Sentence Examples with the word friendly

Quintil du Troussay, and the courtier-poet was generally supposed to be Melin de Saint-Gelais, with whom du Bellay had always, however, been on friendly terms.

The cautious Lutheran princes of Germany, especially Augustus I., elector of Saxony, were not enthusiastic in support of Gebhard, whose friendly relations with the Calvinists were not to their liking; and although Henry of Navarre, afterwards Henry IV.

The faults of Night, the earliest of these, are pointed out in a long and friendly letter (30th of January 1819) from Robert Southey to the author.

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With its object he sympathized; yet he could not give official sanction to an armed attack on a friendly power, nor on the other hand could he forbid an action enthusiastically approved by public opinion.

After one year at Hope chapel, Clifton, he was called to the ministry of Argyle Independent chapel in Bath; and on the 30th of January 1791 he began the work of his life there, attracting hearers of every religious denomination and of every rank, and winning for himself a wide reputation as a brilliant pulpit orator, an earnest religious author, and a friendly counsellor.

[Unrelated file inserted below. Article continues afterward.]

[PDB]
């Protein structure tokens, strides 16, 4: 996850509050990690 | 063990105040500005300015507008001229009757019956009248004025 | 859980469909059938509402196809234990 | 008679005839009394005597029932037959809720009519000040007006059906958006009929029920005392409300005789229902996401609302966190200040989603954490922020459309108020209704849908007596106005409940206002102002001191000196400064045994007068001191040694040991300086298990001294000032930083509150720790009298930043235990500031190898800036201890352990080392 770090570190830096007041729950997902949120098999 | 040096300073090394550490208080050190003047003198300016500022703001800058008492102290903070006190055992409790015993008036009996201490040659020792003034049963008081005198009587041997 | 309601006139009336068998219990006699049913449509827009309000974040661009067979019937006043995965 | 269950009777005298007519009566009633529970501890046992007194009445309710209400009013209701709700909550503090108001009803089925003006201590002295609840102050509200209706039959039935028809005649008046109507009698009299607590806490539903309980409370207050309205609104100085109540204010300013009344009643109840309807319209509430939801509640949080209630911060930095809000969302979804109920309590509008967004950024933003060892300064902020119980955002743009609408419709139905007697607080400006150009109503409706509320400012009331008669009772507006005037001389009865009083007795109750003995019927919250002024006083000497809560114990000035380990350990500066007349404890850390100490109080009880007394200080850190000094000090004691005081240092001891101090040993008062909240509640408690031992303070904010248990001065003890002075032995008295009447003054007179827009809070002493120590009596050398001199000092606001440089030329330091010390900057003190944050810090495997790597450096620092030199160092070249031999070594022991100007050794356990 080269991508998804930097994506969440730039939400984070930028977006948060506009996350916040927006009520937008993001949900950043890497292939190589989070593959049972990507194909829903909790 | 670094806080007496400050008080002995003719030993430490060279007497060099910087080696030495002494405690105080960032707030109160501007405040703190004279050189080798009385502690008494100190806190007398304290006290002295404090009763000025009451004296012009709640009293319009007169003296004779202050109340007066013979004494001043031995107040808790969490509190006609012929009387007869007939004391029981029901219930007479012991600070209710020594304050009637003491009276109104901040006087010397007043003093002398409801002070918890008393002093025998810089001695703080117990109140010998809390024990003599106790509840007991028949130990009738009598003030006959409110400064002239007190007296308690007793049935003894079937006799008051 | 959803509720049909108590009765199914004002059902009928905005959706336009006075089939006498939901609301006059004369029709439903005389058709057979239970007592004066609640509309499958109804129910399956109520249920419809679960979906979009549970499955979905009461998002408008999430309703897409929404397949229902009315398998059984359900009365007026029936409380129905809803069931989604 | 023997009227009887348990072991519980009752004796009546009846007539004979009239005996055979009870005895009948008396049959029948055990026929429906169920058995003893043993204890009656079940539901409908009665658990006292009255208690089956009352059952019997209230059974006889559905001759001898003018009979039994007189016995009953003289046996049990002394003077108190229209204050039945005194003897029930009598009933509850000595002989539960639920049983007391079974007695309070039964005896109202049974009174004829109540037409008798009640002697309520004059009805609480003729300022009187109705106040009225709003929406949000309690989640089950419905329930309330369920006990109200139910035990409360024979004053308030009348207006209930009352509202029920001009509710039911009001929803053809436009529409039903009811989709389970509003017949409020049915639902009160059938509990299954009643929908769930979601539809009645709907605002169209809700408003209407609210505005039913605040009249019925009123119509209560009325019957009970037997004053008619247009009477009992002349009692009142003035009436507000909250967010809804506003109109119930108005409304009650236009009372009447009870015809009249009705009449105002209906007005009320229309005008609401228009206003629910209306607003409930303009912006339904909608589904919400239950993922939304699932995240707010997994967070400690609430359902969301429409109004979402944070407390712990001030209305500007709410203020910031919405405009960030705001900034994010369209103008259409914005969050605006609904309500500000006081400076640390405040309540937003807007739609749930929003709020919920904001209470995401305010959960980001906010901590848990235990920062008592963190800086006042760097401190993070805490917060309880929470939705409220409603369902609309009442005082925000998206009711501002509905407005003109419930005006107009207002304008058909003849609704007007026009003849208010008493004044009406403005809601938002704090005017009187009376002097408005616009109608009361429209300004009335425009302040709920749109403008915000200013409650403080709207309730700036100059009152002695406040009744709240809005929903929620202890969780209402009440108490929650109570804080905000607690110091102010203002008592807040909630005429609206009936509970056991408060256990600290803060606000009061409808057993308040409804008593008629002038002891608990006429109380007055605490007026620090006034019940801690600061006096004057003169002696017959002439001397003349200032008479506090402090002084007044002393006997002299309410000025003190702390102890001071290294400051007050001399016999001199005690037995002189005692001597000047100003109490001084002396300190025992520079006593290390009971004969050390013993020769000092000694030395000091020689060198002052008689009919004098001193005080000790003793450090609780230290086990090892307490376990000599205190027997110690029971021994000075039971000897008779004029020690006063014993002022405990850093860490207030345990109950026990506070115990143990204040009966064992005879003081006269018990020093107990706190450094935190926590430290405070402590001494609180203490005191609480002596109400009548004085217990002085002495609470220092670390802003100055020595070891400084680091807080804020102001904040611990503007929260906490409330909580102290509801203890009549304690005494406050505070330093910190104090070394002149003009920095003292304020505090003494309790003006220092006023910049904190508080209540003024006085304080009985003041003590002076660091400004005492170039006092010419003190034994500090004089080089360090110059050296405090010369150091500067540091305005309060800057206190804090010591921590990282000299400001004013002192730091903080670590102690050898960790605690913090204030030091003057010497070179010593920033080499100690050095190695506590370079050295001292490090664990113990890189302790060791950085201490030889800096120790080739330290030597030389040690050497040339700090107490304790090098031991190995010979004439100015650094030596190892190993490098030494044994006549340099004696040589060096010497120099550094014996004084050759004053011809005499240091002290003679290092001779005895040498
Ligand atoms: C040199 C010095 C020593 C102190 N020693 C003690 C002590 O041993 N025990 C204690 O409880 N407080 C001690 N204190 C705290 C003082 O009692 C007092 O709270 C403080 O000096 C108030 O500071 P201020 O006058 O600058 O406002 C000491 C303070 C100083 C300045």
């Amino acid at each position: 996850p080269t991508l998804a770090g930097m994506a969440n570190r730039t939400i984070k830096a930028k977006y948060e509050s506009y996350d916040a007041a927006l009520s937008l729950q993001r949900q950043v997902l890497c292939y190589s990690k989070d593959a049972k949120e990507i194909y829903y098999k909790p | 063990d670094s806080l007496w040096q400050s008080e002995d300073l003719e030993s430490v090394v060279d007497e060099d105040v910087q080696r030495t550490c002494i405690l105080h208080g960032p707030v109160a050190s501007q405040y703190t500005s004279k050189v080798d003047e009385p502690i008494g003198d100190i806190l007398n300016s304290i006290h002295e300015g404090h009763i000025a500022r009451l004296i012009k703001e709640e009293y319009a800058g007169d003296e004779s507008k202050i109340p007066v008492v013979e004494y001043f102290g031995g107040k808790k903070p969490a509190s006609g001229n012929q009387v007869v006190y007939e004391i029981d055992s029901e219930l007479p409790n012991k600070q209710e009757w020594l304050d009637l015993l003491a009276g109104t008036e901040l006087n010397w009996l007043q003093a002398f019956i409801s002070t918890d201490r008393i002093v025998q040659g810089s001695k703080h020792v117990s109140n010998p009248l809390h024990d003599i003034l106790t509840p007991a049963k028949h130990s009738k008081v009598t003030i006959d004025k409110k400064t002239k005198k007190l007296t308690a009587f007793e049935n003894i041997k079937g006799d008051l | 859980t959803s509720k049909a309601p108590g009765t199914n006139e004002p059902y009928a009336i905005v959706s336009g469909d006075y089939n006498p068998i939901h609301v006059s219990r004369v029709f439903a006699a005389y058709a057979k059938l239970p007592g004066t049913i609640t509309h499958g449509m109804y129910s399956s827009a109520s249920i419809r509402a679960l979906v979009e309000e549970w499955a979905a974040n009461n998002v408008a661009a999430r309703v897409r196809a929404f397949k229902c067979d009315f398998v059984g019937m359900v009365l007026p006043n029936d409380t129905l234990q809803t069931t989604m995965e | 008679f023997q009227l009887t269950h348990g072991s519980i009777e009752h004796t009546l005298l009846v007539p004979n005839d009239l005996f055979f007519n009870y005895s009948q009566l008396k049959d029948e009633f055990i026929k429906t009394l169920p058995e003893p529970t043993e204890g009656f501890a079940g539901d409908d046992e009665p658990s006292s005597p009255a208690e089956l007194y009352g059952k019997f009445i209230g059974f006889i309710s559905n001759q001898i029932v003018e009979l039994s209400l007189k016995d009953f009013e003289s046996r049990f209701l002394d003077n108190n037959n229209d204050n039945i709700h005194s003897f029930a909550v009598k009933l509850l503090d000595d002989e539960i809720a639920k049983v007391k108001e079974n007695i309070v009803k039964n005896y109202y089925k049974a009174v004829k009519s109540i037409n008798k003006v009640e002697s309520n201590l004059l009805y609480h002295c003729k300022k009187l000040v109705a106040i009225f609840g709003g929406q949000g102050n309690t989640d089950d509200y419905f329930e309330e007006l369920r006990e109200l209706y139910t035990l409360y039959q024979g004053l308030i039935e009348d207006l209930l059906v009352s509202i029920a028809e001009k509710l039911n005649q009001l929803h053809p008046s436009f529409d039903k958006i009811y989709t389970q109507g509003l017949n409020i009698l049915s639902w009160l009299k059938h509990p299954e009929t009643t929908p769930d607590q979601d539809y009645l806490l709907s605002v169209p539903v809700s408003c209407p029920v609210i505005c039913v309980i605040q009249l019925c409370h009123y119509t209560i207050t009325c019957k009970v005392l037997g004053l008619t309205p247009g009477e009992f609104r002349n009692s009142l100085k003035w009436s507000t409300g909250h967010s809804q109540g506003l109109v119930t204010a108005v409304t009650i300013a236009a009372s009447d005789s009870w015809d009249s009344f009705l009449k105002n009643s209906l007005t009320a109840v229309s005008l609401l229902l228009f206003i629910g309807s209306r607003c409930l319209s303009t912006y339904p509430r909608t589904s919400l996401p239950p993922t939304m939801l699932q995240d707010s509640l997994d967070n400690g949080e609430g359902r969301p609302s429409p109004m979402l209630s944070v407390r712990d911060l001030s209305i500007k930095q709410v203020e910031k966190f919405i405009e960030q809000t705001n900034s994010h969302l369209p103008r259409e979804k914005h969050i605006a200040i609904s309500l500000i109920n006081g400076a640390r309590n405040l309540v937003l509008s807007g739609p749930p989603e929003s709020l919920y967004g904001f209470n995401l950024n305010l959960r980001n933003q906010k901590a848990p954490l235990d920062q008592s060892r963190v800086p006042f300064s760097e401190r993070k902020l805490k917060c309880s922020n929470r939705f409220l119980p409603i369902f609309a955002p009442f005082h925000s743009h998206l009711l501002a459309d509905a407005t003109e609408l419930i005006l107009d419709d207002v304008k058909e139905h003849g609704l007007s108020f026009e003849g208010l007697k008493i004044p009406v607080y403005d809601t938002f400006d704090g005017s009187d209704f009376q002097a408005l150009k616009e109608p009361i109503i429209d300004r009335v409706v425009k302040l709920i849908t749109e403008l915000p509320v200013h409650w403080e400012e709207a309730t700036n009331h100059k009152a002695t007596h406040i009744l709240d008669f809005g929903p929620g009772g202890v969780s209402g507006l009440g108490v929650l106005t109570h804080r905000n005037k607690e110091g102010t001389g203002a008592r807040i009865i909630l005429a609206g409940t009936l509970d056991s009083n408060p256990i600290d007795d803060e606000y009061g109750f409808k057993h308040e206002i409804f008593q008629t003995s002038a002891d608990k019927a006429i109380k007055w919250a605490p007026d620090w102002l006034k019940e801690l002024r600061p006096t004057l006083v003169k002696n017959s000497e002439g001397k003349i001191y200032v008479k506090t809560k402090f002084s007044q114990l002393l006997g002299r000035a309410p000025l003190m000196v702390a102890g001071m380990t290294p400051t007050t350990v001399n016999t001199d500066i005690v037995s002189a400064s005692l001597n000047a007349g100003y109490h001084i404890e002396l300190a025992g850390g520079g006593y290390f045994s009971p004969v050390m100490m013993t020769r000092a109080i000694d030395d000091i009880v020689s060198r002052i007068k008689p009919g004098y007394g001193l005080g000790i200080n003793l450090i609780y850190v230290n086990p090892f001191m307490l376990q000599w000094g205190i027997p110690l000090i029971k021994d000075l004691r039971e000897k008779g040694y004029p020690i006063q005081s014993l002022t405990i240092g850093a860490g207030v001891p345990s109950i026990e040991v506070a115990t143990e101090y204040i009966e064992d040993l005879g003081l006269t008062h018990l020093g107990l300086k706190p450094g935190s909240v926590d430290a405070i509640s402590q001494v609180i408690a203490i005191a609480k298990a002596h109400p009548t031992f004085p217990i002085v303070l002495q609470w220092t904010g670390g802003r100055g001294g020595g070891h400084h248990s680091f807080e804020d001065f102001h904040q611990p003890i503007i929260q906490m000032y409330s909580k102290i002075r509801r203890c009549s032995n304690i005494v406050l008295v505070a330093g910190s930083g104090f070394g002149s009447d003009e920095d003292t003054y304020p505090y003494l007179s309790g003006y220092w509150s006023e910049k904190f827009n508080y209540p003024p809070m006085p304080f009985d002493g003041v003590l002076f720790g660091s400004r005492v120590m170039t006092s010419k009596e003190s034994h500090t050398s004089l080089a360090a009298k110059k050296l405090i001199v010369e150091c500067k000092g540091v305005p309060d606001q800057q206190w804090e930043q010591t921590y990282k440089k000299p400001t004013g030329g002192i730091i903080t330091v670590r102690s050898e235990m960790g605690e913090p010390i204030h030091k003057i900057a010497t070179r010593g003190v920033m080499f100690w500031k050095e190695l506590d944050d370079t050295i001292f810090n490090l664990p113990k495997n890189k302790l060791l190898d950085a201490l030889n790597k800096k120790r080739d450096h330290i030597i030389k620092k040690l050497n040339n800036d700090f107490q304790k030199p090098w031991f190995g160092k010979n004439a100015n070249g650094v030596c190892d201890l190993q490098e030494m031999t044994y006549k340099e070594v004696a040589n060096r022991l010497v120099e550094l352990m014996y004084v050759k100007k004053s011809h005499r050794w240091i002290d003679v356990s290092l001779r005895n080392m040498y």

He hoped for assistance from the friendly Nabataeans; but, as they owed everything to their position as middlemen for the South-Arabian trade, which a direct communication between Rome and the Sabaeans would have ruined, their viceroy Syllaeus, who did not dare openly to refuse help, sought to frustrate the emperor's scheme by craft.

There the bishops of Jerusalem and Caesarea received him in the most friendly manner, and got him to deli;per public lectures in the churches.

He was friendly enough, but no threat to anyone and no corporate climber.

The first white settlement in the Mosquito country was made in 1630, when the agents of an English chartered company - of which the earl of Warwick was chairman and John Pym treasurer - occupied two small cays, and established friendly relations with the Indians.

Napoleon showed his indifference to the opinion of the tsar by ordering the seizure of the British envoy at Hamburg, Sir George Rumbold (24th of October); but set him free on the remonstrance of the king of Prussia, with whom he then desired to remain on friendly terms. Nevertheless, the general trend of his policy was such as powerfully to help on the formation of the Third Coalition against France - a compact which Pitt (who returned to power in May 1804) had found it very difficult to arrange.